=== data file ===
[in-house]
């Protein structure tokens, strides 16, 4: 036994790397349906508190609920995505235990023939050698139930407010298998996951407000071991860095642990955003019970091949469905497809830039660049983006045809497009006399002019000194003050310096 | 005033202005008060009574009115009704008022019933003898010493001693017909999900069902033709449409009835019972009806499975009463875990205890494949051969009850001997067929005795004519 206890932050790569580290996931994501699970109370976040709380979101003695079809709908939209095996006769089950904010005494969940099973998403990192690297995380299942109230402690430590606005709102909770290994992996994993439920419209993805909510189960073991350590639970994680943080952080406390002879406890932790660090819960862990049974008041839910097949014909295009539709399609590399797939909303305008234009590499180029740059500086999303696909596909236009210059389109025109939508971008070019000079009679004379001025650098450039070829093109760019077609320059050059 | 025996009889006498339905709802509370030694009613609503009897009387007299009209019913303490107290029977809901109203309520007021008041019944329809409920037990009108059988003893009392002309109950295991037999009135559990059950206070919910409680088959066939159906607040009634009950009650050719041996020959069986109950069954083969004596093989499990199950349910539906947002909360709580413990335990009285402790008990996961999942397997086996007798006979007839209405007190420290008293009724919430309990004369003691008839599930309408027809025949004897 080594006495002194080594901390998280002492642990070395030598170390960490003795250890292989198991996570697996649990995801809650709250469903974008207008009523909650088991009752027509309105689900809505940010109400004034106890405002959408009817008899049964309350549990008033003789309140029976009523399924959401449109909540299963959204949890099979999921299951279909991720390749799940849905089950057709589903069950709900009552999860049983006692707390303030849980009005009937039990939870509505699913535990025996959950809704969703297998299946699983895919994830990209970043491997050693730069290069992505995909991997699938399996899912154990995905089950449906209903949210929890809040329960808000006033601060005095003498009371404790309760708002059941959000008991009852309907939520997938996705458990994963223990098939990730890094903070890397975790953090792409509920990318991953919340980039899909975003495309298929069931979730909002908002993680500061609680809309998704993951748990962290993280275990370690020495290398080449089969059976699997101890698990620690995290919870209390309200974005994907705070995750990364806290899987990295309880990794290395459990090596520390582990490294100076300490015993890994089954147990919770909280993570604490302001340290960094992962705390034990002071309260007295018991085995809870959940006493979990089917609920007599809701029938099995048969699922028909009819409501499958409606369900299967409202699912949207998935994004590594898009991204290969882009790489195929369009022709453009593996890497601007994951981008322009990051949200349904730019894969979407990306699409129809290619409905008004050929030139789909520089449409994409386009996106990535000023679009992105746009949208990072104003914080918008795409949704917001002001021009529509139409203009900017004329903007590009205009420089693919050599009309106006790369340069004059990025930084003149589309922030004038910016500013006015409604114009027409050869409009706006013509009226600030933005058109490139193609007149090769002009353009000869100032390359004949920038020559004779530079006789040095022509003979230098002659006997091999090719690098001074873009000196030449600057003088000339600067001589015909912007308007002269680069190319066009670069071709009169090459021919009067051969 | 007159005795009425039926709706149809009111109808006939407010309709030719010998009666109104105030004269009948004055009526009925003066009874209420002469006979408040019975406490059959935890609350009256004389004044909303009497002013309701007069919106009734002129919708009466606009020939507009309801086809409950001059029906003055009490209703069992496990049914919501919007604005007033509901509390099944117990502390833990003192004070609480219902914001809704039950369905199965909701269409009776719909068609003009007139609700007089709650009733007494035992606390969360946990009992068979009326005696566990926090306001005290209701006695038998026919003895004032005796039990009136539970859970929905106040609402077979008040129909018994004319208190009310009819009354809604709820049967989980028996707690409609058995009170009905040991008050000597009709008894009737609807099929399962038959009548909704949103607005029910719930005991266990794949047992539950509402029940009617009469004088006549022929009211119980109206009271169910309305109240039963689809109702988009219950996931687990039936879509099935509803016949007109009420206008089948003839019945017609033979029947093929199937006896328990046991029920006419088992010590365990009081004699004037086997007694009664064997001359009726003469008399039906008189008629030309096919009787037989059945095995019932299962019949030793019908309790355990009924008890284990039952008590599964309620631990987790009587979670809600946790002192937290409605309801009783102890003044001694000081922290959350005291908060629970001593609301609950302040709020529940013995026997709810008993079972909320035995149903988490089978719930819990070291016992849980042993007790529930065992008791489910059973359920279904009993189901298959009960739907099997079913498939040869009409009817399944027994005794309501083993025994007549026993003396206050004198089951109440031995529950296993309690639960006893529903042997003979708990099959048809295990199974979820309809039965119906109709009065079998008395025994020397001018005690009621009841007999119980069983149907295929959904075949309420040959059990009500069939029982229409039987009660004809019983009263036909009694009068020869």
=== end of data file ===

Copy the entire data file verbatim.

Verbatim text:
[in-house]
């Protein structure tokens, strides 16, 4: 036994790397349906508190609920995505235990023939050698139930407010298998996951407000071991860095642990955003019970091949469905497809830039660049983006045809497009006399002019000194003050310096 | 005033202005008060009574009115009704008022019933003898010493001693017909999900069902033709449409009835019972009806499975009463875990205890494949051969009850001997067929005795004519 206890932050790569580290996931994501699970109370976040709380979101003695079809709908939209095996006769089950904010005494969940099973998403990192690297995380299942109230402690430590606005709102909770290994992996994993439920419209993805909510189960073991350590639970994680943080952080406390002879406890932790660090819960862990049974008041839910097949014909295009539709399609590399797939909303305008234009590499180029740059500086999303696909596909236009210059389109025109939508971008070019000079009679004379001025650098450039070829093109760019077609320059050059 | 025996009889006498339905709802509370030694009613609503009897009387007299009209019913303490107290029977809901109203309520007021008041019944329809409920037990009108059988003893009392002309109950295991037999009135559990059950206070919910409680088959066939159906607040009634009950009650050719041996020959069986109950069954083969004596093989499990199950349910539906947002909360709580413990335990009285402790008990996961999942397997086996007798006979007839209405007190420290008293009724919430309990004369003691008839599930309408027809025949004897 080594006495002194080594901390998280002492642990070395030598170390960490003795250890292989198991996570697996649990995801809650709250469903974008207008009523909650088991009752027509309105689900809505940010109400004034106890405002959408009817008899049964309350549990008033003789309140029976009523399924959401449109909540299963959204949890099979999921299951279909991720390749799940849905089950057709589903069950709900009552999860049983006692707390303030849980009005009937039990939870509505699913535990025996959950809704969703297998299946699983895919994830990209970043491997050693730069290069992505995909991997699938399996899912154990995905089950449906209903949210929890809040329960808000006033601060005095003498009371404790309760708002059941959000008991009852309907939520997938996705458990994963223990098939990730890094903070890397975790953090792409509920990318991953919340980039899909975003495309298929069931979730909002908002993680500061609680809309998704993951748990962290993280275990370690020495290398080449089969059976699997101890698990620690995290919870209390309200974005994907705070995750990364806290899987990295309880990794290395459990090596520390582990490294100076300490015993890994089954147990919770909280993570604490302001340290960094992962705390034990002071309260007295018991085995809870959940006493979990089917609920007599809701029938099995048969699922028909009819409501499958409606369900299967409202699912949207998935994004590594898009991204290969882009790489195929369009022709453009593996890497601007994951981008322009990051949200349904730019894969979407990306699409129809290619409905008004050929030139789909520089449409994409386009996106990535000023679009992105746009949208990072104003914080918008795409949704917001002001021009529509139409203009900017004329903007590009205009420089693919050599009309106006790369340069004059990025930084003149589309922030004038910016500013006015409604114009027409050869409009706006013509009226600030933005058109490139193609007149090769002009353009000869100032390359004949920038020559004779530079006789040095022509003979230098002659006997091999090719690098001074873009000196030449600057003088000339600067001589015909912007308007002269680069190319066009670069071709009169090459021919009067051969 | 007159005795009425039926709706149809009111109808006939407010309709030719010998009666109104105030004269009948004055009526009925003066009874209420002469006979408040019975406490059959935890609350009256004389004044909303009497002013309701007069919106009734002129919708009466606009020939507009309801086809409950001059029906003055009490209703069992496990049914919501919007604005007033509901509390099944117990502390833990003192004070609480219902914001809704039950369905199965909701269409009776719909068609003009007139609700007089709650009733007494035992606390969360946990009992068979009326005696566990926090306001005290209701006695038998026919003895004032005796039990009136539970859970929905106040609402077979008040129909018994004319208190009310009819009354809604709820049967989980028996707690409609058995009170009905040991008050000597009709008894009737609807099929399962038959009548909704949103607005029910719930005991266990794949047992539950509402029940009617009469004088006549022929009211119980109206009271169910309305109240039963689809109702988009219950996931687990039936879509099935509803016949007109009420206008089948003839019945017609033979029947093929199937006896328990046991029920006419088992010590365990009081004699004037086997007694009664064997001359009726003469008399039906008189008629030309096919009787037989059945095995019932299962019949030793019908309790355990009924008890284990039952008590599964309620631990987790009587979670809600946790002192937290409605309801009783102890003044001694000081922290959350005291908060629970001593609301609950302040709020529940013995026997709810008993079972909320035995149903988490089978719930819990070291016992849980042993007790529930065992008791489910059973359920279904009993189901298959009960739907099997079913498939040869009409009817399944027994005794309501083993025994007549026993003396206050004198089951109440031995529950296993309690639960006893529903042997003979708990099959048809295990199974979820309809039965119906109709009065079998008395025994020397001018005690009621009841007999119980069983149907295929959904075949309420040959059990009500069939029982229409039987009660004809019983009263036909009694009068020869």